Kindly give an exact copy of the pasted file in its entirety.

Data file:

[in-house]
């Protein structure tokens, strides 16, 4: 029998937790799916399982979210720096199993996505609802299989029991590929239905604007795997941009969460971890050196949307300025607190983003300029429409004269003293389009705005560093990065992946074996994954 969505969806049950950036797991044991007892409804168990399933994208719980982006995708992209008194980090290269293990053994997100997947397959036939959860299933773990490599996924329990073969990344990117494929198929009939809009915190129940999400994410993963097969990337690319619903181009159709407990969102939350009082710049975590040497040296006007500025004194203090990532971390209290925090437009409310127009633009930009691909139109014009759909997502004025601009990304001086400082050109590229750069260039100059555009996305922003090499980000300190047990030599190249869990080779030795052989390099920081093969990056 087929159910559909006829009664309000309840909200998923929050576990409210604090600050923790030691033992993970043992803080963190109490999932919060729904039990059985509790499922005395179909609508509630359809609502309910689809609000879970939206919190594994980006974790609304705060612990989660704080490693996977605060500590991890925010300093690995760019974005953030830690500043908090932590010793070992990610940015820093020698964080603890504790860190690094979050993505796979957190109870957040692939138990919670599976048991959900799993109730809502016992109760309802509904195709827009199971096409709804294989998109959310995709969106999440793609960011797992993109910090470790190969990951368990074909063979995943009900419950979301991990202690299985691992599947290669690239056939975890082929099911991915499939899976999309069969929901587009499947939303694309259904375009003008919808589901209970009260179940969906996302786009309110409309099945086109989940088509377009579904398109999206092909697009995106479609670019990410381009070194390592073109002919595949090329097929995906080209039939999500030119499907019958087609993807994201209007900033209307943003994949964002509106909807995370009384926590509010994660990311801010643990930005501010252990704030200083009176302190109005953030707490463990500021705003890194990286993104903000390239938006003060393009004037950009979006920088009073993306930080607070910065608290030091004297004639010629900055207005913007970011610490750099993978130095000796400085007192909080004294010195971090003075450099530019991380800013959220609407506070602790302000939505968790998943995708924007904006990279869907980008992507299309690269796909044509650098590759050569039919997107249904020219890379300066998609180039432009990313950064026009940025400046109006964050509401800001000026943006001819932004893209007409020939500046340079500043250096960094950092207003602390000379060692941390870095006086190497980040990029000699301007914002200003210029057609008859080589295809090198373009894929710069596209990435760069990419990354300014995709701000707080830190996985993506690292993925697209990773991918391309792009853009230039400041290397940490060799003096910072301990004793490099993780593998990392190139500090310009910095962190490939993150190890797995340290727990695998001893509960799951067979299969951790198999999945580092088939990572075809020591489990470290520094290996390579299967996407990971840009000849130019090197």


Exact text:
[in-house]
């Protein structure tokens, strides 16, 4: 029998937790799916399982979210720096199993996505609802299989029991590929239905604007795997941009969460971890050196949307300025607190983003300029429409004269003293389009705005560093990065992946074996994954 969505969806049950950036797991044991007892409804168990399933994208719980982006995708992209008194980090290269293990053994997100997947397959036939959860299933773990490599996924329990073969990344990117494929198929009939809009915190129940999400994410993963097969990337690319619903181009159709407990969102939350009082710049975590040497040296006007500025004194203090990532971390209290925090437009409310127009633009930009691909139109014009759909997502004025601009990304001086400082050109590229750069260039100059555009996305922003090499980000300190047990030599190249869990080779030795052989390099920081093969990056 087929159910559909006829009664309000309840909200998923929050576990409210604090600050923790030691033992993970043992803080963190109490999932919060729904039990059985509790499922005395179909609508509630359809609502309910689809609000879970939206919190594994980006974790609304705060612990989660704080490693996977605060500590991890925010300093690995760019974005953030830690500043908090932590010793070992990610940015820093020698964080603890504790860190690094979050993505796979957190109870957040692939138990919670599976048991959900799993109730809502016992109760309802509904195709827009199971096409709804294989998109959310995709969106999440793609960011797992993109910090470790190969990951368990074909063979995943009900419950979301991990202690299985691992599947290669690239056939975890082929099911991915499939899976999309069969929901587009499947939303694309259904375009003008919808589901209970009260179940969906996302786009309110409309099945086109989940088509377009579904398109999206092909697009995106479609670019990410381009070194390592073109002919595949090329097929995906080209039939999500030119499907019958087609993807994201209007900033209307943003994949964002509106909807995370009384926590509010994660990311801010643990930005501010252990704030200083009176302190109005953030707490463990500021705003890194990286993104903000390239938006003060393009004037950009979006920088009073993306930080607070910065608290030091004297004639010629900055207005913007970011610490750099993978130095000796400085007192909080004294010195971090003075450099530019991380800013959220609407506070602790302000939505968790998943995708924007904006990279869907980008992507299309690269796909044509650098590759050569039919997107249904020219890379300066998609180039432009990313950064026009940025400046109006964050509401800001000026943006001819932004893209007409020939500046340079500043250096960094950092207003602390000379060692941390870095006086190497980040990029000699301007914002200003210029057609008859080589295809090198373009894929710069596209990435760069990419990354300014995709701000707080830190996985993506690292993925697209990773991918391309792009853009230039400041290397940490060799003096910072301990004793490099993780593998990392190139500090310009910095962190490939993150190890797995340290727990695998001893509960799951067979299969951790198999999945580092088939990572075809020591489990470290520094290996390579299967996407990971840009000849130019090197």